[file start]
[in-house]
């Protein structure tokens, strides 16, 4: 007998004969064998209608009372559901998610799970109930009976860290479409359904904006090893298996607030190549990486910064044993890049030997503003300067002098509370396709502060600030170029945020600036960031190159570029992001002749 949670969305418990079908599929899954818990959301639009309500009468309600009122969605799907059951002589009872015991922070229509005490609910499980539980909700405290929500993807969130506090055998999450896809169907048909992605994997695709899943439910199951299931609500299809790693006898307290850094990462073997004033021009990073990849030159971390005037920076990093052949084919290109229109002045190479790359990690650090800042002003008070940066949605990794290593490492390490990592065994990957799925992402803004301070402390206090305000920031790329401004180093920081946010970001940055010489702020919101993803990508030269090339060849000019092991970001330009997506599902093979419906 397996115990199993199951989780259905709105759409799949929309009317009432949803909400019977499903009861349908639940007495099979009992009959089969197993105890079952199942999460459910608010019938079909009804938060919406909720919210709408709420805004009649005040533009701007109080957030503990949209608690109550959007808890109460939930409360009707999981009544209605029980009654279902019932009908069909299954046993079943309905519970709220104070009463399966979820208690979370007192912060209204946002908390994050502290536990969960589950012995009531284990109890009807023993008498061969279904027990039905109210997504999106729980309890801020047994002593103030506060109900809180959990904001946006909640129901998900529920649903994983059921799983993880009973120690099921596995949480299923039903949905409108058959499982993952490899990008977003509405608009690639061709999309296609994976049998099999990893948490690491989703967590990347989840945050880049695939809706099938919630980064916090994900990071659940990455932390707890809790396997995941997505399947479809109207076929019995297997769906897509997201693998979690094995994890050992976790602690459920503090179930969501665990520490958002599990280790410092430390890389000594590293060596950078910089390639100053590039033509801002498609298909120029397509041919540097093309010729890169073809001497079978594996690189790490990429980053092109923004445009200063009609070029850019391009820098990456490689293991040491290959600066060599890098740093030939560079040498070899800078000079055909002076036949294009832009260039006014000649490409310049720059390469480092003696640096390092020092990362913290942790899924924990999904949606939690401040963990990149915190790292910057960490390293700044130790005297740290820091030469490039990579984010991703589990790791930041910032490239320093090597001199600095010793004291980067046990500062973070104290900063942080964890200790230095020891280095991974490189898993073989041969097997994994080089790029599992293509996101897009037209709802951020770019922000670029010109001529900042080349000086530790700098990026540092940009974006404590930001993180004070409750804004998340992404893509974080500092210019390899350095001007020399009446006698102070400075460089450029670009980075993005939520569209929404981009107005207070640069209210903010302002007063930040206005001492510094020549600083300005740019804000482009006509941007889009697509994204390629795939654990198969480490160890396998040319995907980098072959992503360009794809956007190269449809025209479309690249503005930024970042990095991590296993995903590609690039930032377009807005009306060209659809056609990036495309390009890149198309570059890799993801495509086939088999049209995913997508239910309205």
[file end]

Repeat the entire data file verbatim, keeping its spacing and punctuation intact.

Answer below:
[in-house]
């Protein structure tokens, strides 16, 4: 007998004969064998209608009372559901998610799970109930009976860290479409359904904006090893298996607030190549990486910064044993890049030997503003300067002098509370396709502060600030170029945020600036960031190159570029992001002749 949670969305418990079908599929899954818990959301639009309500009468309600009122969605799907059951002589009872015991922070229509005490609910499980539980909700405290929500993807969130506090055998999450896809169907048909992605994997695709899943439910199951299931609500299809790693006898307290850094990462073997004033021009990073990849030159971390005037920076990093052949084919290109229109002045190479790359990690650090800042002003008070940066949605990794290593490492390490990592065994990957799925992402803004301070402390206090305000920031790329401004180093920081946010970001940055010489702020919101993803990508030269090339060849000019092991970001330009997506599902093979419906 397996115990199993199951989780259905709105759409799949929309009317009432949803909400019977499903009861349908639940007495099979009992009959089969197993105890079952199942999460459910608010019938079909009804938060919406909720919210709408709420805004009649005040533009701007109080957030503990949209608690109550959007808890109460939930409360009707999981009544209605029980009654279902019932009908069909299954046993079943309905519970709220104070009463399966979820208690979370007192912060209204946002908390994050502290536990969960589950012995009531284990109890009807023993008498061969279904027990039905109210997504999106729980309890801020047994002593103030506060109900809180959990904001946006909640129901998900529920649903994983059921799983993880009973120690099921596995949480299923039903949905409108058959499982993952490899990008977003509405608009690639061709999309296609994976049998099999990893948490690491989703967590990347989840945050880049695939809706099938919630980064916090994900990071659940990455932390707890809790396997995941997505399947479809109207076929019995297997769906897509997201693998979690094995994890050992976790602690459920503090179930969501665990520490958002599990280790410092430390890389000594590293060596950078910089390639100053590039033509801002498609298909120029397509041919540097093309010729890169073809001497079978594996690189790490990429980053092109923004445009200063009609070029850019391009820098990456490689293991040491290959600066060599890098740093030939560079040498070899800078000079055909002076036949294009832009260039006014000649490409310049720059390469480092003696640096390092020092990362913290942790899924924990999904949606939690401040963990990149915190790292910057960490390293700044130790005297740290820091030469490039990579984010991703589990790791930041910032490239320093090597001199600095010793004291980067046990500062973070104290900063942080964890200790230095020891280095991974490189898993073989041969097997994994080089790029599992293509996101897009037209709802951020770019922000670029010109001529900042080349000086530790700098990026540092940009974006404590930001993180004070409750804004998340992404893509974080500092210019390899350095001007020399009446006698102070400075460089450029670009980075993005939520569209929404981009107005207070640069209210903010302002007063930040206005001492510094020549600083300005740019804000482009006509941007889009697509994204390629795939654990198969480490160890396998040319995907980098072959992503360009794809956007190269449809025209479309690249503005930024970042990095991590296993995903590609690039930032377009807005009306060209659809056609990036495309390009890149198309570059890799993801495509086939088999049209995913997508239910309205």